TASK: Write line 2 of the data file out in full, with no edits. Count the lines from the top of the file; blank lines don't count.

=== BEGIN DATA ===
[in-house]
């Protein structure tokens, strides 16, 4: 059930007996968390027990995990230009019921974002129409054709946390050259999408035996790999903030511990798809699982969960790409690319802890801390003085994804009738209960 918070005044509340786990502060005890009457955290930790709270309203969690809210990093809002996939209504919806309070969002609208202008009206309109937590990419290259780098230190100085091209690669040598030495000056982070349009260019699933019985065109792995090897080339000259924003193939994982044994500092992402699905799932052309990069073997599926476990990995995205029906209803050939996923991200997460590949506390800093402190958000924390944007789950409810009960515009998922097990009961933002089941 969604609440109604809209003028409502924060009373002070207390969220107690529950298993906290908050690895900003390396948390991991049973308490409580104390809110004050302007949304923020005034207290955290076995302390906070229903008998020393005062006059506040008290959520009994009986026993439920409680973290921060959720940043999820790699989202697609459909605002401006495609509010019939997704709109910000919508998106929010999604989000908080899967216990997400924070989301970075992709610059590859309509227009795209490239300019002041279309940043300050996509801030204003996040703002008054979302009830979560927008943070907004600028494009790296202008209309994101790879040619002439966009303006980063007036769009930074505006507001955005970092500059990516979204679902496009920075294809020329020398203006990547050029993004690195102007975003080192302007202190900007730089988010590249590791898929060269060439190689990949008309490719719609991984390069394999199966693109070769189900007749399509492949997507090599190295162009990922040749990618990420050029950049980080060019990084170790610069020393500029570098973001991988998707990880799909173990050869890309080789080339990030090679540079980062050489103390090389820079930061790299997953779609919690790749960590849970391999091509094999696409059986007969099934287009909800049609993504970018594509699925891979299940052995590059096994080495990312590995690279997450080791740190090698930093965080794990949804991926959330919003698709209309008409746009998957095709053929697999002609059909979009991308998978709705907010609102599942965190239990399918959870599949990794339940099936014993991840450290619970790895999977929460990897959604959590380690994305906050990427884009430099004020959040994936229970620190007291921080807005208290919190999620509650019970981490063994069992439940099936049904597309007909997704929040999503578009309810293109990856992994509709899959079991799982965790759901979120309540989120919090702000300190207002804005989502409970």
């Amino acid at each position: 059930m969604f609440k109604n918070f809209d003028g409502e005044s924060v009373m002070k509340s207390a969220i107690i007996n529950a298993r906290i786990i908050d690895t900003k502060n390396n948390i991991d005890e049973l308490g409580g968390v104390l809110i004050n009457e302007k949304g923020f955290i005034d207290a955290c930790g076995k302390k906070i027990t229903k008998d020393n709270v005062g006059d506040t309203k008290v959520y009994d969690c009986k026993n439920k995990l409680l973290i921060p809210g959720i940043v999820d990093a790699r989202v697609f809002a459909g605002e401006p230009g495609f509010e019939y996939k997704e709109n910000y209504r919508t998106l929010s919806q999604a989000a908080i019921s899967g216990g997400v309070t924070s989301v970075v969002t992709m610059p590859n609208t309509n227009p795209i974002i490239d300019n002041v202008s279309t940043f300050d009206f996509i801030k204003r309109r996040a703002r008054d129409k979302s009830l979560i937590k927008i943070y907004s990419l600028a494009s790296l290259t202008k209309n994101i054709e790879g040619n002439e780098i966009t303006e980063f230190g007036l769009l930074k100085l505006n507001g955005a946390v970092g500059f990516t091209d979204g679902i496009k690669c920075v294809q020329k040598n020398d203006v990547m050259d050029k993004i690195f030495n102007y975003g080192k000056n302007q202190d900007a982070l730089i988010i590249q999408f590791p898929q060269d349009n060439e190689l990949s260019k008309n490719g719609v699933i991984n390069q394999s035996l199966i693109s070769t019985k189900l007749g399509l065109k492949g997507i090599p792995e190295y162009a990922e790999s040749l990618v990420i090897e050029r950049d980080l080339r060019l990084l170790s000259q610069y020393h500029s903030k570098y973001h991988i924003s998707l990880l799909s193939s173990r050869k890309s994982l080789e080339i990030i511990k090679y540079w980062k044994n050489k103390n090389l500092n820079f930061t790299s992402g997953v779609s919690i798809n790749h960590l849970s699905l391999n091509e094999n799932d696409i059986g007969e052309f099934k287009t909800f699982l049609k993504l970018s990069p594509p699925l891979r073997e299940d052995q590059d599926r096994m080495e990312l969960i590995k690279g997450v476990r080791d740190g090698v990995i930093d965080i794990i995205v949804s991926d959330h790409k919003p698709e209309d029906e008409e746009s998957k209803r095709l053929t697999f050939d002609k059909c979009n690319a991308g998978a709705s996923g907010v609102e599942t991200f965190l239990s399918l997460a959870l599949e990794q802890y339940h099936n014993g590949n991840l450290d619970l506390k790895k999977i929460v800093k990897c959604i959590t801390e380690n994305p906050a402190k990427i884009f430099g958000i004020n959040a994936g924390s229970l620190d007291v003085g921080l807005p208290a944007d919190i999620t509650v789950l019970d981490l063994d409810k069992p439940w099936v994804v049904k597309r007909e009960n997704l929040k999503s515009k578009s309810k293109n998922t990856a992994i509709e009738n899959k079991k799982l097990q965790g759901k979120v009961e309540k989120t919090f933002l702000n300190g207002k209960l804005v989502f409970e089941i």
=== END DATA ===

């Protein structure tokens, strides 16, 4: 059930007996968390027990995990230009019921974002129409054709946390050259999408035996790999903030511990798809699982969960790409690319802890801390003085994804009738209960 918070005044509340786990502060005890009457955290930790709270309203969690809210990093809002996939209504919806309070969002609208202008009206309109937590990419290259780098230190100085091209690669040598030495000056982070349009260019699933019985065109792995090897080339000259924003193939994982044994500092992402699905799932052309990069073997599926476990990995995205029906209803050939996923991200997460590949506390800093402190958000924390944007789950409810009960515009998922097990009961933002089941 969604609440109604809209003028409502924060009373002070207390969220107690529950298993906290908050690895900003390396948390991991049973308490409580104390809110004050302007949304923020005034207290955290076995302390906070229903008998020393005062006059506040008290959520009994009986026993439920409680973290921060959720940043999820790699989202697609459909605002401006495609509010019939997704709109910000919508998106929010999604989000908080899967216990997400924070989301970075992709610059590859309509227009795209490239300019002041279309940043300050996509801030204003996040703002008054979302009830979560927008943070907004600028494009790296202008209309994101790879040619002439966009303006980063007036769009930074505006507001955005970092500059990516979204679902496009920075294809020329020398203006990547050029993004690195102007975003080192302007202190900007730089988010590249590791898929060269060439190689990949008309490719719609991984390069394999199966693109070769189900007749399509492949997507090599190295162009990922040749990618990420050029950049980080060019990084170790610069020393500029570098973001991988998707990880799909173990050869890309080789080339990030090679540079980062050489103390090389820079930061790299997953779609919690790749960590849970391999091509094999696409059986007969099934287009909800049609993504970018594509699925891979299940052995590059096994080495990312590995690279997450080791740190090698930093965080794990949804991926959330919003698709209309008409746009998957095709053929697999002609059909979009991308998978709705907010609102599942965190239990399918959870599949990794339940099936014993991840450290619970790895999977929460990897959604959590380690994305906050990427884009430099004020959040994936229970620190007291921080807005208290919190999620509650019970981490063994069992439940099936049904597309007909997704929040999503578009309810293109990856992994509709899959079991799982965790759901979120309540989120919090702000300190207002804005989502409970």